When Joanna Taft moved to Indianapolis from her hometown of DC with her Indiana-bred husband, they found a house they could afford in a diverse neighborhood they loved, Herron Morton Place. But after living many years in the community, the local public high school didn’t seem right for their daughters. So instead of moving to the suburbs, they joined with a group of neighbors to found Herron High School--- a public charter school now ranked in the top one percent of public high schools nationally for academic achievement, according to US News & World Report. Forty percent of students come from low-income families, and the graduation rate is 98 percent.
“I don’t think we could have done this back in DC,” says Taft, who also founded the Harrison Center of the Arts. “Indy is incredibly accepting of outsiders, and the leadership is very accessible to people.”
•A Creative Culture
A number of people confided to me that decades of indifference to Indianapolis by the national media, (except Memorial Day weekend at the Speedway) leaves locals feeling a bit insecure about their hometown. But I noticed this was less true for younger people.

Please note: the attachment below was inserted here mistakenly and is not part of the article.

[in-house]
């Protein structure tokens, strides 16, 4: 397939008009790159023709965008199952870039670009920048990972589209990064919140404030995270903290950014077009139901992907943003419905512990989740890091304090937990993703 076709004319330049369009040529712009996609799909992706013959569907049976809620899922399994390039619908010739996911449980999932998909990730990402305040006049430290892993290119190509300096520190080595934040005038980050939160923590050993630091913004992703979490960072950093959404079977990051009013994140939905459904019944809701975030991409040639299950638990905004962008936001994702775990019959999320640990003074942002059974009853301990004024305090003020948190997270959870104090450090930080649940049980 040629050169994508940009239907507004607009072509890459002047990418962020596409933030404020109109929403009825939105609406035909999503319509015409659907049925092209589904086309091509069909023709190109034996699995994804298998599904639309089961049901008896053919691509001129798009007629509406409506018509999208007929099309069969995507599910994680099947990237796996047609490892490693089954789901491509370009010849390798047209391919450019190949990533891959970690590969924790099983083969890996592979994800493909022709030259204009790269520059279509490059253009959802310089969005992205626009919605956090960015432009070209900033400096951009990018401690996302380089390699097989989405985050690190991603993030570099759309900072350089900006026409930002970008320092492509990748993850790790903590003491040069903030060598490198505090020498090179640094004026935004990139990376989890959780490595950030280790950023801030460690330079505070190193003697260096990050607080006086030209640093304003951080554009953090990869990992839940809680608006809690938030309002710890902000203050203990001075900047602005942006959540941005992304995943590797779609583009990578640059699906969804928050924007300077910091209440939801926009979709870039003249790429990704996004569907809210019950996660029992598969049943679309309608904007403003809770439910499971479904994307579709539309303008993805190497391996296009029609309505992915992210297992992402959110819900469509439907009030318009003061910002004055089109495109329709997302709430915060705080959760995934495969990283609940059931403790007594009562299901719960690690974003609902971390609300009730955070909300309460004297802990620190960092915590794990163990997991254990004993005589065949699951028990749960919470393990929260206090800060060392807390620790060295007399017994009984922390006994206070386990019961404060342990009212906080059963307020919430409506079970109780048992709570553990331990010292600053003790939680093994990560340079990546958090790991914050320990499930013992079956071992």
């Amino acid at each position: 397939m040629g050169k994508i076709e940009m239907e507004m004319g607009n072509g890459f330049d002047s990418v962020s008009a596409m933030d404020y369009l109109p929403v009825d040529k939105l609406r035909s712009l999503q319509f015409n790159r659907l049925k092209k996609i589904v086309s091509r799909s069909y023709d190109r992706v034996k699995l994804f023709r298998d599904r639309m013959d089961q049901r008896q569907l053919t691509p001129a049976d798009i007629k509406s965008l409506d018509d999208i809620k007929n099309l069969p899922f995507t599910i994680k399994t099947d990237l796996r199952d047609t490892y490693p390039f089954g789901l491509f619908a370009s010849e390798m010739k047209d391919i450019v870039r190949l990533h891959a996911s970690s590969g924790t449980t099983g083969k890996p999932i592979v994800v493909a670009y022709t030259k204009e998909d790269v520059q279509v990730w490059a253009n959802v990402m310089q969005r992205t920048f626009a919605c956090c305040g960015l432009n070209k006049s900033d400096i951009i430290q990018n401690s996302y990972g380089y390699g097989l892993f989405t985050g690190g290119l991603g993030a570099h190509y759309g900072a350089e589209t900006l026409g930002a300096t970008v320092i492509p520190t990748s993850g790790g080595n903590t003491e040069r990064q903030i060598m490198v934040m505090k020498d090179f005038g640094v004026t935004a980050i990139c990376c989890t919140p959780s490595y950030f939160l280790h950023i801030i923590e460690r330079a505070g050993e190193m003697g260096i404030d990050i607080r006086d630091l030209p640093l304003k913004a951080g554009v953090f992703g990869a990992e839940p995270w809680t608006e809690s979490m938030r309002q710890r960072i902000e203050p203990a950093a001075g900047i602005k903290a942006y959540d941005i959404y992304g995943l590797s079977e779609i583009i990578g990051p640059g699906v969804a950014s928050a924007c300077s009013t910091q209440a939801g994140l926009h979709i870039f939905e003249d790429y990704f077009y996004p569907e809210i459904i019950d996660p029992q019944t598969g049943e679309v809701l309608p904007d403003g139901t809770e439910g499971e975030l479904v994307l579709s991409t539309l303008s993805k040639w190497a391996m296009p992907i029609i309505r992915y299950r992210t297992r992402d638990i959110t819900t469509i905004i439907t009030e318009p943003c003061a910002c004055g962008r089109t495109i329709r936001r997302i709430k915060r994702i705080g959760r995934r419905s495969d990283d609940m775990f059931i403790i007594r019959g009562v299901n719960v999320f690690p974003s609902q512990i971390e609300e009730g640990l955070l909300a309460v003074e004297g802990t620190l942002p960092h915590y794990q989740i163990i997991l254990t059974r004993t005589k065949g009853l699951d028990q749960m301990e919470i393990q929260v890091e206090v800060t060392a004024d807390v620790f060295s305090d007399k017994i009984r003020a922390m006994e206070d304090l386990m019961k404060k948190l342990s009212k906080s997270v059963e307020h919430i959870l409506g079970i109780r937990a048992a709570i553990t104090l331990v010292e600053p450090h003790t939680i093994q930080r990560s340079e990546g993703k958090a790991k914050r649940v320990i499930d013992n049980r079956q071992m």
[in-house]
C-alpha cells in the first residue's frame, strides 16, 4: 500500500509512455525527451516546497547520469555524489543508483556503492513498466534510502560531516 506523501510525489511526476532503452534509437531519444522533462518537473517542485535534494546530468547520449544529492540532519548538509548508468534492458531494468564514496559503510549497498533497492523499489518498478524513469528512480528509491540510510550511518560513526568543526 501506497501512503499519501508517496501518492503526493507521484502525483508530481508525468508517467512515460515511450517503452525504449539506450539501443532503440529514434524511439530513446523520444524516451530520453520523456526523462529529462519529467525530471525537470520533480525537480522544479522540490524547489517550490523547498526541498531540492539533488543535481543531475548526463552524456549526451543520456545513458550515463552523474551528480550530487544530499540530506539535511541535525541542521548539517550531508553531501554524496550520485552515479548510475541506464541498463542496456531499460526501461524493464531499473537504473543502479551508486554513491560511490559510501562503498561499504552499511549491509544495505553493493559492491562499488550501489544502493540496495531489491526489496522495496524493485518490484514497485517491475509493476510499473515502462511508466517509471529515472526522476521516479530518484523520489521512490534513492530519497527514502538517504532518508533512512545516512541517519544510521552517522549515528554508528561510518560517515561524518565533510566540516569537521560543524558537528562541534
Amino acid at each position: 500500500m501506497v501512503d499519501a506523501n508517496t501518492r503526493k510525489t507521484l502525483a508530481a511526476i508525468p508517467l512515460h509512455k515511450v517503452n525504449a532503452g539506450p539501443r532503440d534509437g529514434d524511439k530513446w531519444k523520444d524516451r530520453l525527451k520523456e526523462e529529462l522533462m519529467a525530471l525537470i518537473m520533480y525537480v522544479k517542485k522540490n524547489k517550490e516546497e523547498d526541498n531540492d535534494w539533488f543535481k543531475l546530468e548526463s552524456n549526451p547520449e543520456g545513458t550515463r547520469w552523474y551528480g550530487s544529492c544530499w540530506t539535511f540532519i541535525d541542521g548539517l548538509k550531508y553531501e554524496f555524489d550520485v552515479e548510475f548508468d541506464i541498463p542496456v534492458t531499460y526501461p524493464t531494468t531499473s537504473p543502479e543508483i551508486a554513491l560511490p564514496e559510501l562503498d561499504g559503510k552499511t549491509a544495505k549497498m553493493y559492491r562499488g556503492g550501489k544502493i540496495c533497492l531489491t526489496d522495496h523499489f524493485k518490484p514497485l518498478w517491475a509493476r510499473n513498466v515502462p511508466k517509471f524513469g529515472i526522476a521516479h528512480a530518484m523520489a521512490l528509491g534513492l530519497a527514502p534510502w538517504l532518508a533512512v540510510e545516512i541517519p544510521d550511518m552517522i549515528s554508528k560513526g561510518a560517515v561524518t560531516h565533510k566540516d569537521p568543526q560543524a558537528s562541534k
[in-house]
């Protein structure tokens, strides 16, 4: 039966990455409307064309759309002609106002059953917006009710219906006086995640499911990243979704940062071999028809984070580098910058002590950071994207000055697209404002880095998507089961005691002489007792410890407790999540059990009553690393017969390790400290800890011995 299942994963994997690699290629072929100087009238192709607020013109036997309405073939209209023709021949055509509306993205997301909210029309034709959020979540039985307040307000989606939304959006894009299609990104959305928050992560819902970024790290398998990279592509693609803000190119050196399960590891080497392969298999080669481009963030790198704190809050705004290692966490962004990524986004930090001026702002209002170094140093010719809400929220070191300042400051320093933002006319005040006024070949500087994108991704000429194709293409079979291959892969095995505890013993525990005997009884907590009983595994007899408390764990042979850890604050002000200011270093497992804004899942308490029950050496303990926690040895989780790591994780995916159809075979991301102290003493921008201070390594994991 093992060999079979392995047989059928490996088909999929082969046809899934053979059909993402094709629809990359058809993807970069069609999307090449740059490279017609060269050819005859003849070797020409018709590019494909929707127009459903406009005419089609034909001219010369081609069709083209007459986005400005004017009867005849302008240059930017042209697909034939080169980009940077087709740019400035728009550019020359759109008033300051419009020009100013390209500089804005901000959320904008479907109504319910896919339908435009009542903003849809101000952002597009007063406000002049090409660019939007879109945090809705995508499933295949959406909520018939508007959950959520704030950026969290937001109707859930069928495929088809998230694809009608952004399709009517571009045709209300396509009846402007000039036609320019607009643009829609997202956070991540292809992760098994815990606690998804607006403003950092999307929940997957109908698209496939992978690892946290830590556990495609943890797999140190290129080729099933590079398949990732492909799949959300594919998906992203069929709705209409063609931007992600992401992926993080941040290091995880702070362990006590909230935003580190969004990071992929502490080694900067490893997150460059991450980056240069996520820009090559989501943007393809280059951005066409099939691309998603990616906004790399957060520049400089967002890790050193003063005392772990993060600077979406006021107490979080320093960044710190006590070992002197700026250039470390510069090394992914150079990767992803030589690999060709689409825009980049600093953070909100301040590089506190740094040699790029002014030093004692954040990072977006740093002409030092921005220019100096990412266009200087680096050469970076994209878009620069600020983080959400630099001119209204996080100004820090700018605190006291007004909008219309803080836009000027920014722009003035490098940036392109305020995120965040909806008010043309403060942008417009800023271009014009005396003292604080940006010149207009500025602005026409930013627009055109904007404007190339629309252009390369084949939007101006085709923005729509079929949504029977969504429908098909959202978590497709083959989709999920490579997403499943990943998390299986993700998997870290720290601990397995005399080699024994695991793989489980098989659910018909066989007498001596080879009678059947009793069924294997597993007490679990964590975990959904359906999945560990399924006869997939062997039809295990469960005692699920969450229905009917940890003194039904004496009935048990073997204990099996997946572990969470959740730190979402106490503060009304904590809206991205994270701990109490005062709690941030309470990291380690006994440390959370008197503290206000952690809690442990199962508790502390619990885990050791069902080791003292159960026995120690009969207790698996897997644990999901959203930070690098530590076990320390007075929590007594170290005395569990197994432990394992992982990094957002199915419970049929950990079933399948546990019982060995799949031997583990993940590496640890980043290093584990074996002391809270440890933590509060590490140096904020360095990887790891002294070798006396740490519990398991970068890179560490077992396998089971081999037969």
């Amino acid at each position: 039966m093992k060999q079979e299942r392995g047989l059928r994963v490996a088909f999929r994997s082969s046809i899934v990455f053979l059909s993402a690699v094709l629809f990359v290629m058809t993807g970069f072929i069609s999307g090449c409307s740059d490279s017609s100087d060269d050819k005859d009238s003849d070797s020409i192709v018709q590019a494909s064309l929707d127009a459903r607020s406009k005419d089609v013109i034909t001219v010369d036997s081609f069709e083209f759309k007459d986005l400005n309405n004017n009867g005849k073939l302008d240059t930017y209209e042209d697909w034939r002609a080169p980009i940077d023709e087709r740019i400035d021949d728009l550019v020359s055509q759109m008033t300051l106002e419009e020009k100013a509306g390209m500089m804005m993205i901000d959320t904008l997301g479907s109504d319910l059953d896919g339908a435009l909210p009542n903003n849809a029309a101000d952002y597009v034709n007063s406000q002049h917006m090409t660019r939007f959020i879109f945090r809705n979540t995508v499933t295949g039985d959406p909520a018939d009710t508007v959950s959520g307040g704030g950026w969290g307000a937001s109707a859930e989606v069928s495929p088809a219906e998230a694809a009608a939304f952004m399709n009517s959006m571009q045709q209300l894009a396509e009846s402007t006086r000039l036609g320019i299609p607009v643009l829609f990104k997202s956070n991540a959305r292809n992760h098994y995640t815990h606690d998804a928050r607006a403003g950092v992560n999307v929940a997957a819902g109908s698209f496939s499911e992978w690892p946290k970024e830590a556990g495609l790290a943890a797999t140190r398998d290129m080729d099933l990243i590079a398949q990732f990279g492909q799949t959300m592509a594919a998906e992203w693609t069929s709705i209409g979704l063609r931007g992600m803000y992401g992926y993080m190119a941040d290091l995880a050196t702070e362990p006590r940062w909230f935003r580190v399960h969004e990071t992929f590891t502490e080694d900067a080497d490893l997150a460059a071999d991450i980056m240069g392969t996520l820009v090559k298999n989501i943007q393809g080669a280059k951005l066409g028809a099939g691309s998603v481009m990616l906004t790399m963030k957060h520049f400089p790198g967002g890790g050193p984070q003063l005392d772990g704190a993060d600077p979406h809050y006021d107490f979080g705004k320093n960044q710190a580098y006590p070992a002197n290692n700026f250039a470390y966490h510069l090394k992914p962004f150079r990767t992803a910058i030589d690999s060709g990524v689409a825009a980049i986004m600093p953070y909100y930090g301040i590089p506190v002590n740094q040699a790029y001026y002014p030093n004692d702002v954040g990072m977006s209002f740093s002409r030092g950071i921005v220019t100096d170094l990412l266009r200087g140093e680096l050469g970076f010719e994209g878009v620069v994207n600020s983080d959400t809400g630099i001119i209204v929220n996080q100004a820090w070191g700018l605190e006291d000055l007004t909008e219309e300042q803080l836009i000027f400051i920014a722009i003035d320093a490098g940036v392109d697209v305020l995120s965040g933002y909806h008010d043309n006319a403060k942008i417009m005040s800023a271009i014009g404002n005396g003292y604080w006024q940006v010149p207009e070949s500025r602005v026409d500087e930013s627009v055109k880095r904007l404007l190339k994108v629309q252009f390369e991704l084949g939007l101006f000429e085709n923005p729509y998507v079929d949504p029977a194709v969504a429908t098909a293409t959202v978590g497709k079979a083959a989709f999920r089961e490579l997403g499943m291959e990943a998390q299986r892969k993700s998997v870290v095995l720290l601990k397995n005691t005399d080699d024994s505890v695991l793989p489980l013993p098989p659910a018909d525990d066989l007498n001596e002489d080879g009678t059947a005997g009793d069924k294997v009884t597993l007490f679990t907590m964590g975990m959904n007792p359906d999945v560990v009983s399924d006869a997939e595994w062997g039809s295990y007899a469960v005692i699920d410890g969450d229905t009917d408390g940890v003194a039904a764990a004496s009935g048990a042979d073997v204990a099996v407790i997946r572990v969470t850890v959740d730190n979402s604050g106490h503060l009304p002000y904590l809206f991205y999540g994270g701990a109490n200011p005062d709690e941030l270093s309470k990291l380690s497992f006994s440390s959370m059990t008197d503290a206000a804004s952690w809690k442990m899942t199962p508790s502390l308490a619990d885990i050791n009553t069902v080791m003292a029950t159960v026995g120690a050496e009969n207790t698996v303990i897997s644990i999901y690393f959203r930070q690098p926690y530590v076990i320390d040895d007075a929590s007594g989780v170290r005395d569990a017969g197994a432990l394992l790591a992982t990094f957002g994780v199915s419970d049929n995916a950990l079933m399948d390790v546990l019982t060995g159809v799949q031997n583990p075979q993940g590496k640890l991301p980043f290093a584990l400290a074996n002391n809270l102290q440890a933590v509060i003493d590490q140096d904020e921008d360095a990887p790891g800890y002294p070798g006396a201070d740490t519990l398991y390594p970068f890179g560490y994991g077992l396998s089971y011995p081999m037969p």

“Some folks, especially decisionmakers, ask me, ‘Why are you here?’” notes Michael Bricker, 33, a production designer on many independent film hits, who lives in Indy when not involved in shooting a movie. “We have to stop telling ourselves we’re not good enough.”
“I lived in Austin, and it was great, and I like Los Angeles and New York,” he says. “But I come back to Indianapolis because I like being in a city that’s not finished---I think a lot of Millennials are drawn to that notion.”